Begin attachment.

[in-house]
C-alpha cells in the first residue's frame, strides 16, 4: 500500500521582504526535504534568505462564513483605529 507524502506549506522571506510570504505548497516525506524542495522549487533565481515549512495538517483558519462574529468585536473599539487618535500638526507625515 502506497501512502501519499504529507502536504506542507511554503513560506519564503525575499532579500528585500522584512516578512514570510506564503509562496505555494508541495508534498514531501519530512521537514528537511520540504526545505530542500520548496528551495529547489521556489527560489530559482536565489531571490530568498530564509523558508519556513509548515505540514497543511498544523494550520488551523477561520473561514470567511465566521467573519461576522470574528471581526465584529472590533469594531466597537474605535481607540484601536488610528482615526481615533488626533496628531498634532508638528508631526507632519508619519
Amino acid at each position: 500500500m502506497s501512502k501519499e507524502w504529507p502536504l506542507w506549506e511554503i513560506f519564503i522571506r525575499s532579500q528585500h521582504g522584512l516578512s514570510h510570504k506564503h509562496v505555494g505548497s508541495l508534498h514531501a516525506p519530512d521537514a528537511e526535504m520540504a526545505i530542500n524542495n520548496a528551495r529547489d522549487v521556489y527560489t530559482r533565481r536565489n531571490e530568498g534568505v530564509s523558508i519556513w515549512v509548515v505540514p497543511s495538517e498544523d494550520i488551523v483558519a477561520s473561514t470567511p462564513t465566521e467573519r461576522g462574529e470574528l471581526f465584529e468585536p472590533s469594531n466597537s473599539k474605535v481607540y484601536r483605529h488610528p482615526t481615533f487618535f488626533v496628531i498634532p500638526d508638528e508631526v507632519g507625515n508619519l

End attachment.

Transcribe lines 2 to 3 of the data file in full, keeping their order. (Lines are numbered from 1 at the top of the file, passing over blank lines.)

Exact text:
C-alpha cells in the first residue's frame, strides 16, 4: 500500500521582504526535504534568505462564513483605529 507524502506549506522571506510570504505548497516525506524542495522549487533565481515549512495538517483558519462574529468585536473599539487618535500638526507625515 502506497501512502501519499504529507502536504506542507511554503513560506519564503525575499532579500528585500522584512516578512514570510506564503509562496505555494508541495508534498514531501519530512521537514528537511520540504526545505530542500520548496528551495529547489521556489527560489530559482536565489531571490530568498530564509523558508519556513509548515505540514497543511498544523494550520488551523477561520473561514470567511465566521467573519461576522470574528471581526465584529472590533469594531466597537474605535481607540484601536488610528482615526481615533488626533496628531498634532508638528508631526507632519508619519
Amino acid at each position: 500500500m502506497s501512502k501519499e507524502w504529507p502536504l506542507w506549506e511554503i513560506f519564503i522571506r525575499s532579500q528585500h521582504g522584512l516578512s514570510h510570504k506564503h509562496v505555494g505548497s508541495l508534498h514531501a516525506p519530512d521537514a528537511e526535504m520540504a526545505i530542500n524542495n520548496a528551495r529547489d522549487v521556489y527560489t530559482r533565481r536565489n531571490e530568498g534568505v530564509s523558508i519556513w515549512v509548515v505540514p497543511s495538517e498544523d494550520i488551523v483558519a477561520s473561514t470567511p462564513t465566521e467573519r461576522g462574529e470574528l471581526f465584529e468585536p472590533s469594531n466597537s473599539k474605535v481607540y484601536r483605529h488610528p482615526t481615533f487618535f488626533v496628531i498634532p500638526d508638528e508631526v507632519g507625515n508619519l